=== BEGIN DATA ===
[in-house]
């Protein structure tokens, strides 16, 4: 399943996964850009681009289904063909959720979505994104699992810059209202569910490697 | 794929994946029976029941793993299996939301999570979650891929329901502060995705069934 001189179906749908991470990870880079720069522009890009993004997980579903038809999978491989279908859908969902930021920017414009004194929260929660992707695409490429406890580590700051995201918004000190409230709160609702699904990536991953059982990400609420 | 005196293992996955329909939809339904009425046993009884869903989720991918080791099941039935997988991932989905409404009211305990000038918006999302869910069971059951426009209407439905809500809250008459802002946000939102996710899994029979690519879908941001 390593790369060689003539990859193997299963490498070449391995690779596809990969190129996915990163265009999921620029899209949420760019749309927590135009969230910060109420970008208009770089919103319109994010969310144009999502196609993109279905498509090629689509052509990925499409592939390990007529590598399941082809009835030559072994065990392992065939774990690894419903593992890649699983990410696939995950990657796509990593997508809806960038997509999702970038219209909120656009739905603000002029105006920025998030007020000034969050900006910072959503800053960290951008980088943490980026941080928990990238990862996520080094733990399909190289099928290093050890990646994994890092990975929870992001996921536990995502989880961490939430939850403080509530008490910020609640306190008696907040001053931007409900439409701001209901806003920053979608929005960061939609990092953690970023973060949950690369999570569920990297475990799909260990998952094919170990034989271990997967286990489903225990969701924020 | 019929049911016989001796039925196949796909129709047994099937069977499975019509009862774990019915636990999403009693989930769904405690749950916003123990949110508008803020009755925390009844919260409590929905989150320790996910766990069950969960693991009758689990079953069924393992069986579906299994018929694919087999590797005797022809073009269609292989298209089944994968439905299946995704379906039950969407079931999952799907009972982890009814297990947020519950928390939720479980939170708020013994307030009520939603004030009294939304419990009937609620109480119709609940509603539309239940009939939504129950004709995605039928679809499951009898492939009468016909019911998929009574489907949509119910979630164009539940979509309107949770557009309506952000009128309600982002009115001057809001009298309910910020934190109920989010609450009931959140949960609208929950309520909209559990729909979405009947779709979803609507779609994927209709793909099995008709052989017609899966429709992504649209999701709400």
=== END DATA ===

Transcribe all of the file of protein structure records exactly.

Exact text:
[in-house]
């Protein structure tokens, strides 16, 4: 399943996964850009681009289904063909959720979505994104699992810059209202569910490697 | 794929994946029976029941793993299996939301999570979650891929329901502060995705069934 001189179906749908991470990870880079720069522009890009993004997980579903038809999978491989279908859908969902930021920017414009004194929260929660992707695409490429406890580590700051995201918004000190409230709160609702699904990536991953059982990400609420 | 005196293992996955329909939809339904009425046993009884869903989720991918080791099941039935997988991932989905409404009211305990000038918006999302869910069971059951426009209407439905809500809250008459802002946000939102996710899994029979690519879908941001 390593790369060689003539990859193997299963490498070449391995690779596809990969190129996915990163265009999921620029899209949420760019749309927590135009969230910060109420970008208009770089919103319109994010969310144009999502196609993109279905498509090629689509052509990925499409592939390990007529590598399941082809009835030559072994065990392992065939774990690894419903593992890649699983990410696939995950990657796509990593997508809806960038997509999702970038219209909120656009739905603000002029105006920025998030007020000034969050900006910072959503800053960290951008980088943490980026941080928990990238990862996520080094733990399909190289099928290093050890990646994994890092990975929870992001996921536990995502989880961490939430939850403080509530008490910020609640306190008696907040001053931007409900439409701001209901806003920053979608929005960061939609990092953690970023973060949950690369999570569920990297475990799909260990998952094919170990034989271990997967286990489903225990969701924020 | 019929049911016989001796039925196949796909129709047994099937069977499975019509009862774990019915636990999403009693989930769904405690749950916003123990949110508008803020009755925390009844919260409590929905989150320790996910766990069950969960693991009758689990079953069924393992069986579906299994018929694919087999590797005797022809073009269609292989298209089944994968439905299946995704379906039950969407079931999952799907009972982890009814297990947020519950928390939720479980939170708020013994307030009520939603004030009294939304419990009937609620109480119709609940509603539309239940009939939504129950004709995605039928679809499951009898492939009468016909019911998929009574489907949509119910979630164009539940979509309107949770557009309506952000009128309600982002009115001057809001009298309910910020934190109920989010609450009931959140949960609208929950309520909209559990729909979405009947779709979803609507779609994927209709793909099995008709052989017609899966429709992504649209999701709400």